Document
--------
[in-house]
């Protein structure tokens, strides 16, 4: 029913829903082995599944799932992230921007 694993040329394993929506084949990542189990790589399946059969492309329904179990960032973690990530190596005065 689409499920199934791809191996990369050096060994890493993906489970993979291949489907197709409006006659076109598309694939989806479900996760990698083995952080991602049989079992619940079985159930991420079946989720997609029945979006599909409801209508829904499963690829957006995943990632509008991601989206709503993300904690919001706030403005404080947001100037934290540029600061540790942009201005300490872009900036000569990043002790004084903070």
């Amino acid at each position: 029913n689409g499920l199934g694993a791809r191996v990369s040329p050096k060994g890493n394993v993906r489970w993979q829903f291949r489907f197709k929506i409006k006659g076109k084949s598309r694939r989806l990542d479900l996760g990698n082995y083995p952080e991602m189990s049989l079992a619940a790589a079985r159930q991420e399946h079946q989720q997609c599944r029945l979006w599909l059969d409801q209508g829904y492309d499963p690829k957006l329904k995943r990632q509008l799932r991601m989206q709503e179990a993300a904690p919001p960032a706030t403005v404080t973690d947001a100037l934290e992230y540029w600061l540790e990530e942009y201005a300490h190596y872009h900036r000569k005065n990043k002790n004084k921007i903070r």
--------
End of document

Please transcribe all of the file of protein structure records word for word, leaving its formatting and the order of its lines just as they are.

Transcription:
[in-house]
């Protein structure tokens, strides 16, 4: 029913829903082995599944799932992230921007 694993040329394993929506084949990542189990790589399946059969492309329904179990960032973690990530190596005065 689409499920199934791809191996990369050096060994890493993906489970993979291949489907197709409006006659076109598309694939989806479900996760990698083995952080991602049989079992619940079985159930991420079946989720997609029945979006599909409801209508829904499963690829957006995943990632509008991601989206709503993300904690919001706030403005404080947001100037934290540029600061540790942009201005300490872009900036000569990043002790004084903070």
């Amino acid at each position: 029913n689409g499920l199934g694993a791809r191996v990369s040329p050096k060994g890493n394993v993906r489970w993979q829903f291949r489907f197709k929506i409006k006659g076109k084949s598309r694939r989806l990542d479900l996760g990698n082995y083995p952080e991602m189990s049989l079992a619940a790589a079985r159930q991420e399946h079946q989720q997609c599944r029945l979006w599909l059969d409801q209508g829904y492309d499963p690829k957006l329904k995943r990632q509008l799932r991601m989206q709503e179990a993300a904690p919001p960032a706030t403005v404080t973690d947001a100037l934290e992230y540029w600061l540790e990530e942009y201005a300490h190596y872009h900036r000569k005065n990043k002790n004084k921007i903070r």